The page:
The pendulum is swinging toward customer retention as a business imperative.

Given the pressure on enterprise valuations (how much your company is worth to prospective buyers) and higher interest rates, companies are cutting back on people and infrastructure that isn't directly tied to their 12-24 month strategy.

Here are some of the harsh realities customer success leaders are facing in 2023 as a result:

  • Companies will seek to consolidate and cut unnecessary tools from their tech stack as budgets tighten.
  • Procurement and finance will pressure vendors to reduce subscription costs at renewal or risk being replaced with a lower-cost solution.
  • Sponsors, champions, and users of your products will be laid off, putting product adoption and value at risk.
  • Your customers' companies will be bought by their competitors and synergized.

These headwinds against retention will drive churn higher over a period in which the same pressures will affect new logo sales.

Even if that wasn't the case, new logo sales are also incredibly capital-intensive.

According to the 2021 Pacific Crest Survey (link below), a customer's median CAC payback period on a gross margin basis is 26 months. This means that every new dollar of ARR costs the business somewhere between $1.50 and $2.10 to acquire.

With the focus on efficient growth, it's clear that new business alone won't suffice.

What does all of this mean for customer success?

Well, it turns out that while most customer success teams claim to align with net revenue retention, there are two significant variants of customer success teams out there which Dave Kellogg explained well in his recent 2023 predictions article:

Those business-oriented CS teams who thought customer advocacy meant generating customers who advocate for the company will continue to thrive. But those checklist-oriented CS teams who thought customer advocacy meant internal advocacy on behalf of customers may well find themselves restructured.

- Dave Kellogg, Kellblog

More often than not, the "checklist-focused" CS teams adopt a white-glove support motion that customers have grown accustomed to utilizing for any need they have.

Have a product question? Call the CSM.

New user to train? Call the CSM.

Feature request? Call the CSM.

Any problem the customer doesn't know how to solve?  

Yep, you guessed it. Escalate it to the CSM.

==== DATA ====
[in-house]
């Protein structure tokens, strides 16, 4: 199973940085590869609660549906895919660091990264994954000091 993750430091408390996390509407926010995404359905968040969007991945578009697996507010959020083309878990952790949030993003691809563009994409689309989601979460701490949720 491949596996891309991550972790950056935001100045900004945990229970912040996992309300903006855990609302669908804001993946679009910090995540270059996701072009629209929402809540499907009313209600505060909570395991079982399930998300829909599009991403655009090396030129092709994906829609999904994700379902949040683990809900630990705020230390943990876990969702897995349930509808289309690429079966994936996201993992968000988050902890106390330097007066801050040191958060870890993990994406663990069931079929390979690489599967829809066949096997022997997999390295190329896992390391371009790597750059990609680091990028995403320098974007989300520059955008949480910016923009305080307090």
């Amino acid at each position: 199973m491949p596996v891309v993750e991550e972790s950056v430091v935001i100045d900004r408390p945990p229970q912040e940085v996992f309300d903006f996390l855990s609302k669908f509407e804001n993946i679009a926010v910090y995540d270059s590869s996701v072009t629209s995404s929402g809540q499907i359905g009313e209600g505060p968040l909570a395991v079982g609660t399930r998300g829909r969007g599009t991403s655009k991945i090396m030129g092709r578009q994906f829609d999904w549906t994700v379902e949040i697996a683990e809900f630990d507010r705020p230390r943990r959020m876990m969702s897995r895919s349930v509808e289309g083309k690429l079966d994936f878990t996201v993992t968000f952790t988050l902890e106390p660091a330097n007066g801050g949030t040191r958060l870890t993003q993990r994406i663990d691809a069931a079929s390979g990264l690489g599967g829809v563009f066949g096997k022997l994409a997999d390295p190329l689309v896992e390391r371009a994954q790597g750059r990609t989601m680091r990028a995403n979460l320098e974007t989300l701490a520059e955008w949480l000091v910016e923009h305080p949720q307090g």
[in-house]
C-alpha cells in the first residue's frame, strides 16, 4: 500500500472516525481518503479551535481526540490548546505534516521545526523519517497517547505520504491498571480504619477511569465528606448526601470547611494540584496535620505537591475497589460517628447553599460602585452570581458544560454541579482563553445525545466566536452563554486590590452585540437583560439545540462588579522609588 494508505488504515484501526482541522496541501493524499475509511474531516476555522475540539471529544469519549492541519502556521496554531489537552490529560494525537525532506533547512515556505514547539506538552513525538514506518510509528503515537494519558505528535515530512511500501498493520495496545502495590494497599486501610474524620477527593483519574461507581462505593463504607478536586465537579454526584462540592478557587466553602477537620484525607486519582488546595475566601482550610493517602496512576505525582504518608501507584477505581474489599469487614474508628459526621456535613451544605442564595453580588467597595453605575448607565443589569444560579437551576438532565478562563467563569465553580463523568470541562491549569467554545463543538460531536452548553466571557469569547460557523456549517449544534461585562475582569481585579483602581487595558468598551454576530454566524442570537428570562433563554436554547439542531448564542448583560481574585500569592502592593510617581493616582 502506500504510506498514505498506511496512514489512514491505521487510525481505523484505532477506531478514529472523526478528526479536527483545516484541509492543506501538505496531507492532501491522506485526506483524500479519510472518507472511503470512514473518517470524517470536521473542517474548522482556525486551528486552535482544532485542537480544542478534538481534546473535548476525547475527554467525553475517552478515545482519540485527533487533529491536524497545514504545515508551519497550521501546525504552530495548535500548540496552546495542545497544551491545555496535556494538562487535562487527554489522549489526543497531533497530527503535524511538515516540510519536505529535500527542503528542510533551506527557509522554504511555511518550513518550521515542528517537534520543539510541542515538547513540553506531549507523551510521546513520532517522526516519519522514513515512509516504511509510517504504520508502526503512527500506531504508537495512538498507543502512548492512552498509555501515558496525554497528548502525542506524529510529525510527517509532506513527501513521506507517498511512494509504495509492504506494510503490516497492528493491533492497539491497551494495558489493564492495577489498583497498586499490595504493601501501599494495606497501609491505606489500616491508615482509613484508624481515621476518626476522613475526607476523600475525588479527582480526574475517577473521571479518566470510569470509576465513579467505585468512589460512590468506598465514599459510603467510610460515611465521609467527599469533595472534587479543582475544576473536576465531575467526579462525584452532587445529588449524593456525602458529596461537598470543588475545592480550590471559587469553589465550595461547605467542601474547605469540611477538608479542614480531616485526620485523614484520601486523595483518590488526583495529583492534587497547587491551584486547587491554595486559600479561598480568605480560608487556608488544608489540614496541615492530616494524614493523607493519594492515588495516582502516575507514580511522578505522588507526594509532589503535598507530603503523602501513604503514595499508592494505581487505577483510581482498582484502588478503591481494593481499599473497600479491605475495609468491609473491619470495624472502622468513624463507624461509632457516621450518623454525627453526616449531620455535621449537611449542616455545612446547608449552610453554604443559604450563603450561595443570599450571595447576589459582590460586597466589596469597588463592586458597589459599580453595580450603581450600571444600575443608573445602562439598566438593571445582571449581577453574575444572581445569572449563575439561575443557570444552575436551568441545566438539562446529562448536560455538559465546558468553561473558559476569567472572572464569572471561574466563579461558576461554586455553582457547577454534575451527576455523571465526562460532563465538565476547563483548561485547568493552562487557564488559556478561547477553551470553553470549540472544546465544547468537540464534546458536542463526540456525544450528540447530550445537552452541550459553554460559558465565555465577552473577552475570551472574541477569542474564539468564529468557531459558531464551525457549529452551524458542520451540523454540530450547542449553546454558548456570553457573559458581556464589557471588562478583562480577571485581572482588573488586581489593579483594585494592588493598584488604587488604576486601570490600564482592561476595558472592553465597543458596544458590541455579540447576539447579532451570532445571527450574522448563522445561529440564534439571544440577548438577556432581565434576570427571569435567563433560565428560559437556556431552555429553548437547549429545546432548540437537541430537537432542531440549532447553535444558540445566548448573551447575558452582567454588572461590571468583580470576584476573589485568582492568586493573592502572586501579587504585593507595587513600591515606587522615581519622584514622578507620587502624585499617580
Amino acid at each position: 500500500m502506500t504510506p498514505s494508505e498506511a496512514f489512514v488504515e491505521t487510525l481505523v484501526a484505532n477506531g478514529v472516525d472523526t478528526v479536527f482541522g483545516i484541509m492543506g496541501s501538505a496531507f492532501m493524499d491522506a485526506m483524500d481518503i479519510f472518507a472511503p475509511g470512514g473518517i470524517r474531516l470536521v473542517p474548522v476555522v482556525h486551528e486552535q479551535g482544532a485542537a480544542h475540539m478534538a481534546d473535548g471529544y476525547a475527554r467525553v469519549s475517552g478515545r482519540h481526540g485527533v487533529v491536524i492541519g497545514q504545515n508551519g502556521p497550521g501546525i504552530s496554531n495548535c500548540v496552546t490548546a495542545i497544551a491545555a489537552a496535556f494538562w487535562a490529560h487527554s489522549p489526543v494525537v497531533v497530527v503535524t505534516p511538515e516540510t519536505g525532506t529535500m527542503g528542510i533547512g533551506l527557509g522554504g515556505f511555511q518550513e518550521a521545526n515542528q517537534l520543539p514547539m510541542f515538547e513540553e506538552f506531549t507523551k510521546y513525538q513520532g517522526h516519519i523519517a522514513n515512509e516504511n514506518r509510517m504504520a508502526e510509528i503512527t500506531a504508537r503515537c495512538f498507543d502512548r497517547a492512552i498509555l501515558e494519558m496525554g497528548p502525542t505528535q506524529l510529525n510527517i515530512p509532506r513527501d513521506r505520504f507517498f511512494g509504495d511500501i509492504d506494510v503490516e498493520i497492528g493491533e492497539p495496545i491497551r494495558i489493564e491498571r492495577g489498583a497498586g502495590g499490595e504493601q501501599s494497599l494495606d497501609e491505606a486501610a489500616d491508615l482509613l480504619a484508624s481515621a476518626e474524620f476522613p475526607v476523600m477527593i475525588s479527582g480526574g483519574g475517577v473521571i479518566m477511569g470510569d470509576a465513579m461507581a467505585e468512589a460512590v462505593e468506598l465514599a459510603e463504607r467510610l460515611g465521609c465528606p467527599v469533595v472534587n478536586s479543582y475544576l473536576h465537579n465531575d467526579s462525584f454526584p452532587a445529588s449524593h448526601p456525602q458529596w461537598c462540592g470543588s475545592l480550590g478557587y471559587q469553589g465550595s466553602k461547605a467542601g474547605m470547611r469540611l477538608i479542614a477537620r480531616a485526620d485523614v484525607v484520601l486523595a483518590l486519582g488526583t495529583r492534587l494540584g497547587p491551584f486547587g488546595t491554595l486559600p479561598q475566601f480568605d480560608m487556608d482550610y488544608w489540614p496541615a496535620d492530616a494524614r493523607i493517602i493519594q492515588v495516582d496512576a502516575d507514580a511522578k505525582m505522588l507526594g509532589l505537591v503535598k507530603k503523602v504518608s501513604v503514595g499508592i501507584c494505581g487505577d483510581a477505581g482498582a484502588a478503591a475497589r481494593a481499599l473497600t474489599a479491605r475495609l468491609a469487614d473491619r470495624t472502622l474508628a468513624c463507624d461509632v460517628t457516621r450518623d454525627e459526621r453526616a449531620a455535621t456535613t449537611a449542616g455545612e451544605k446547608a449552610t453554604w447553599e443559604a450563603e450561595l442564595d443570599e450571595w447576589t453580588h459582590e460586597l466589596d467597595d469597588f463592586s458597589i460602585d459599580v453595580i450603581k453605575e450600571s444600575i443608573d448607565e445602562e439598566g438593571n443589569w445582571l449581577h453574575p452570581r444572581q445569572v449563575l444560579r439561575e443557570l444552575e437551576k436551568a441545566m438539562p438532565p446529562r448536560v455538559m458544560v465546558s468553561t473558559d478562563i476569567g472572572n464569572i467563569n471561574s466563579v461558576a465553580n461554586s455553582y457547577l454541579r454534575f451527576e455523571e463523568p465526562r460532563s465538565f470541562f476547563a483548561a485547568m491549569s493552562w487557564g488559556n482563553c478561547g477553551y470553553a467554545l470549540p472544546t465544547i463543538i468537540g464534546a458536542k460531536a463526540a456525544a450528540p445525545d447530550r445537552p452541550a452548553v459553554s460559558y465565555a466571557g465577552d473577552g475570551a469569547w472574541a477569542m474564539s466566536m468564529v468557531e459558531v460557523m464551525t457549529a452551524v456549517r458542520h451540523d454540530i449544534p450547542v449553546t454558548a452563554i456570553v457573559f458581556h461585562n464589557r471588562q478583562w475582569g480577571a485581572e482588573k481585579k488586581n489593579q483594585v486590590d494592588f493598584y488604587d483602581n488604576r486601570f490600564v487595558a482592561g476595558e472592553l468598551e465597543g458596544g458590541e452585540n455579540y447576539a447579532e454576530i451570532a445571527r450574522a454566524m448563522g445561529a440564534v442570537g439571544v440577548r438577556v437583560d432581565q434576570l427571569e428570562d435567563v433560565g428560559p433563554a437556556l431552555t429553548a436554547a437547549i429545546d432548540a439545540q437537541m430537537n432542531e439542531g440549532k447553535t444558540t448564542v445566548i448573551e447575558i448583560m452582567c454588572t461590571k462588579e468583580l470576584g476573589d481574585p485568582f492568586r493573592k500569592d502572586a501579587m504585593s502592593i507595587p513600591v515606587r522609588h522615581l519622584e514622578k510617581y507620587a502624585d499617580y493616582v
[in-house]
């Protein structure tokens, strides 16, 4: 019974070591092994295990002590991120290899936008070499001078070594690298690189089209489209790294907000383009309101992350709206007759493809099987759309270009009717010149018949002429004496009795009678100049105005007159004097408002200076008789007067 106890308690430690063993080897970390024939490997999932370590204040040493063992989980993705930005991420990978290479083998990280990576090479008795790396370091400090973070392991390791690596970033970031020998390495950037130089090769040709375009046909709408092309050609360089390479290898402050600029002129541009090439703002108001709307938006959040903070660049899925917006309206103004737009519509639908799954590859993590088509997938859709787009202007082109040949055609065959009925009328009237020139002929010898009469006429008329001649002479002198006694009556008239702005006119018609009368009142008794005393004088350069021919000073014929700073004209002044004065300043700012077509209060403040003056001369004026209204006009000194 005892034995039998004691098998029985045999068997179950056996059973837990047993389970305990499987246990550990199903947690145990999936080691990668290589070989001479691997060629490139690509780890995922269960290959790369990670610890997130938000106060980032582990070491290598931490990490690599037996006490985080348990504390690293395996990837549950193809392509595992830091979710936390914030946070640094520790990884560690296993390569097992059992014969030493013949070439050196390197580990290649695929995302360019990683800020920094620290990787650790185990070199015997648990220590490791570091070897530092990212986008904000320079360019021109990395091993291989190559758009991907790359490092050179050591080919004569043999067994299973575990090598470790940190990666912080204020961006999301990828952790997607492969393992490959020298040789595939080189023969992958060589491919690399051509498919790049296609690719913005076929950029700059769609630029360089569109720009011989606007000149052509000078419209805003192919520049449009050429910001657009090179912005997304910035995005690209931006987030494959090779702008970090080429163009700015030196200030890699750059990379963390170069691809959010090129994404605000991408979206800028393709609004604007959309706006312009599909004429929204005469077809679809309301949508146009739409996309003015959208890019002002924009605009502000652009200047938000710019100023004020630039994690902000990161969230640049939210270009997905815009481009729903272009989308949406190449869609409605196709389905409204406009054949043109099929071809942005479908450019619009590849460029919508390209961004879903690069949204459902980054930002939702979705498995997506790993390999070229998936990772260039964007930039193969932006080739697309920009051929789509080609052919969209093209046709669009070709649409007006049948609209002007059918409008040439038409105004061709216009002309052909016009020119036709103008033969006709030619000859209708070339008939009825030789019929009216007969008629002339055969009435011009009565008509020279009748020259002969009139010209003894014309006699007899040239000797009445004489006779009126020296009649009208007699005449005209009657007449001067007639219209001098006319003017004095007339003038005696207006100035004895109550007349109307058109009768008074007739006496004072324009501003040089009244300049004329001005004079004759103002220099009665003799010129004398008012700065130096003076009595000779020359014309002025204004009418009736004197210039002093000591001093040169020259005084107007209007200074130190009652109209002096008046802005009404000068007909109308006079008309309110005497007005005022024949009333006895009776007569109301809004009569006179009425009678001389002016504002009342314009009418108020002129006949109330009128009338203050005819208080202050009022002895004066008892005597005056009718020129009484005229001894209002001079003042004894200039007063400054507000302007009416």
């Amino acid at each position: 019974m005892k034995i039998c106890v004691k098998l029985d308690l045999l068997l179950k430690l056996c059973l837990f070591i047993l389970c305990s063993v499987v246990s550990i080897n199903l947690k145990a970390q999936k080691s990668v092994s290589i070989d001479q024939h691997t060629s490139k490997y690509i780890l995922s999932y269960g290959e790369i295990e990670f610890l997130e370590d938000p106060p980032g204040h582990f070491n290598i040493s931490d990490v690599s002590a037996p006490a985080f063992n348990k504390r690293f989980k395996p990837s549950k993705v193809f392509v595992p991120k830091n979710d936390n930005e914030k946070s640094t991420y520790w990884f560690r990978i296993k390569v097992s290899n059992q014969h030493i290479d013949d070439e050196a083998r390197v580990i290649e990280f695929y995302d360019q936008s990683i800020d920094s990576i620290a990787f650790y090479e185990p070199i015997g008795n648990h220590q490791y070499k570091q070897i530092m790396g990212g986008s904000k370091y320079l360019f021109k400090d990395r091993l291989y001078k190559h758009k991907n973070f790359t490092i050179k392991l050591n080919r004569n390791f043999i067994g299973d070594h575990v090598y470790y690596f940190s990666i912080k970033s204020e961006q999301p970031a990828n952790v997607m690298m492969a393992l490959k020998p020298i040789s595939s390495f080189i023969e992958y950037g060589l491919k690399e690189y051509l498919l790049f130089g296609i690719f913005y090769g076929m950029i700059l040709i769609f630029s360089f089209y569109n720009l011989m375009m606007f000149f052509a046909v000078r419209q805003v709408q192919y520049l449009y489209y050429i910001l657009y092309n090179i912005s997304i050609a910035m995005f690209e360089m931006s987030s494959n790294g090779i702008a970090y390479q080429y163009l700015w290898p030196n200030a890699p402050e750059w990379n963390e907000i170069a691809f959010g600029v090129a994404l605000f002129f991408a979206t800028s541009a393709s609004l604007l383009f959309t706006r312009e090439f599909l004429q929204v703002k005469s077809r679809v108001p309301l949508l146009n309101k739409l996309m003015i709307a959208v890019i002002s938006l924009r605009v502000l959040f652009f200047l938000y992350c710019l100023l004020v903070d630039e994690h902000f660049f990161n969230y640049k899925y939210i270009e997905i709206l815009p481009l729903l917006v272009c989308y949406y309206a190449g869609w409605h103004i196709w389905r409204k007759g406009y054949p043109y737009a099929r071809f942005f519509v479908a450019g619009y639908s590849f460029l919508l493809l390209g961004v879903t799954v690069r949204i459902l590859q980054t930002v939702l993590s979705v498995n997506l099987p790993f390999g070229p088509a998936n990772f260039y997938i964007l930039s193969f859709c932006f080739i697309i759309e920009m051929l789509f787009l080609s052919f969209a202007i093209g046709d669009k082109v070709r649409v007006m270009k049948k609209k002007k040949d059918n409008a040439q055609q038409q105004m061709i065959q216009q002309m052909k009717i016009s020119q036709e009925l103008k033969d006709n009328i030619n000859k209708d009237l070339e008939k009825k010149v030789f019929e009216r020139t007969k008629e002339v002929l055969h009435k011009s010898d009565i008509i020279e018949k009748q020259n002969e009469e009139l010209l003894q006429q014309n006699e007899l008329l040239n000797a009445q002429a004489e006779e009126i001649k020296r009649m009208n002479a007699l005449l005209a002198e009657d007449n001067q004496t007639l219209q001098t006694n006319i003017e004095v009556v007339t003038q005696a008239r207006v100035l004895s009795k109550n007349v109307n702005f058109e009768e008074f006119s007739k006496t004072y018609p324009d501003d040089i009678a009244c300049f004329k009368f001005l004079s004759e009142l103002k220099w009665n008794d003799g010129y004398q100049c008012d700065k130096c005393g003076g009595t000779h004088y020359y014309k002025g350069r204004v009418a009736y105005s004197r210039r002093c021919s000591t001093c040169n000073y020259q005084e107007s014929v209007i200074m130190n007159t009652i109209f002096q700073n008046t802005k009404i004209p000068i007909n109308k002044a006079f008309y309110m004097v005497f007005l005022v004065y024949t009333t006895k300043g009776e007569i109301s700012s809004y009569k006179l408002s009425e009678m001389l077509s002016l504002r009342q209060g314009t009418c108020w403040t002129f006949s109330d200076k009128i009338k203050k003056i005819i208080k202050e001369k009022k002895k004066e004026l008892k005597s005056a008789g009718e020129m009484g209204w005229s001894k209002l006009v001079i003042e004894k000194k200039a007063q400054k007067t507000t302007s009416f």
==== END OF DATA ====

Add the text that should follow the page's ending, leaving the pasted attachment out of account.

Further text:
It's difficult to prove the impact on net retention by a checklist-focused cs team, but they do meet the minimum requirement of being the warm, named resource a customer can reach with any issue or concern they have.

In this way, they behave similarly to a high-touch support team, but with one terrifying difference.

Because most of their interactions are tied up in an email and other one-off communication, their work is virtually invisible and unusable to other customers.

What customer needs drive the success team's workload is also unclear because these interactions aren't tracked anywhere.  

A CS leader I recently met with described a time and motion study they conducted across their 50-person CSM team. They found that, on average, about 15% of their time was spent answering customer emails.

15% of 50 CSMs' time is over 15,500 hours per year or 7.5 person/years.

And that's just email; many CS teams spend significant portions of time each week on Zoom calls with one customer at a time.

Imagine if only half of that time was spent on more strategic and targeted customer programs.

The way to escape this dilemma is not by hiring more CSMs to do this work but by focusing on the unsexy blocking and tackling that a great company does for its customers.

Things like...

  • delivering a high-quality, stable product.
  • providing robust customer support that helps with more than product break/fix issues.
  • providing onboarding services that drive rapid time to value with a prescriptive methodology.
  • Leveraging customer community-driven enablement, collaboration, and support experiences.
  • providing paid professional services that justify (i.e., pay for) one-to-one engagements and drive a higher likelihood of retaining the customer.
  • providing shared technical resources that aren't named on accounts but who can consult with customers on critical issues as needed (mostly offered through premium service or support contracts).

Dollar for dollar, these specific investments will pay higher dividends than adding additional "catch-all" customer success managers.

Executives and CEOs would be well-advised to hire experienced specialists to lead, professionalize, and scale these functions.

As the supporting functions mature, it's possible to add business-focused CSMs for account and relationship management, expansion, and advocacy. They provide measurable ROI (against net retention) that is separate and distinct from support, services, and sales.

What investments do you need to make outside of CS to transform your customer success department from checklist- to business-focused?


💡 Weekly Favorites

Here are some of my favorite podcasts, blogs, and videos from the week:

Enjoy, and I'll see you next week.

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